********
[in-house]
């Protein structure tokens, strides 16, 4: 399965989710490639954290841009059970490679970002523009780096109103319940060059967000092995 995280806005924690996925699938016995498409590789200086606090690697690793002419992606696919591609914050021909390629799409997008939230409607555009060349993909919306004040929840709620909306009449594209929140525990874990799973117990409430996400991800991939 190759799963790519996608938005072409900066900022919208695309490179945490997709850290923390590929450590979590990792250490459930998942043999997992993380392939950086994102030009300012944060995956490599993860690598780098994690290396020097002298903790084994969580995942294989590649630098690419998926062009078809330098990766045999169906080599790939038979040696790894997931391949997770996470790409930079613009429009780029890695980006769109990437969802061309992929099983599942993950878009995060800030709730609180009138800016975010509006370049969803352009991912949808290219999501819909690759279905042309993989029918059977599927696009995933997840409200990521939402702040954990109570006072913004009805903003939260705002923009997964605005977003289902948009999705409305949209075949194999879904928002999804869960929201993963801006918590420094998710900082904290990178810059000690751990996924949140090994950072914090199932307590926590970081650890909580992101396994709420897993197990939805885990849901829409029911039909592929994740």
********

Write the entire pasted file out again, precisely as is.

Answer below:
[in-house]
């Protein structure tokens, strides 16, 4: 399965989710490639954290841009059970490679970002523009780096109103319940060059967000092995 995280806005924690996925699938016995498409590789200086606090690697690793002419992606696919591609914050021909390629799409997008939230409607555009060349993909919306004040929840709620909306009449594209929140525990874990799973117990409430996400991800991939 190759799963790519996608938005072409900066900022919208695309490179945490997709850290923390590929450590979590990792250490459930998942043999997992993380392939950086994102030009300012944060995956490599993860690598780098994690290396020097002298903790084994969580995942294989590649630098690419998926062009078809330098990766045999169906080599790939038979040696790894997931391949997770996470790409930079613009429009780029890695980006769109990437969802061309992929099983599942993950878009995060800030709730609180009138800016975010509006370049969803352009991912949808290219999501819909690759279905042309993989029918059977599927696009995933997840409200990521939402702040954990109570006072913004009805903003939260705002923009997964605005977003289902948009999705409305949209075949194999879904928002999804869960929201993963801006918590420094998710900082904290990178810059000690751990996924949140090994950072914090199932307590926590970081650890909580992101396994709420897993197990939805885990849901829409029911039909592929994740």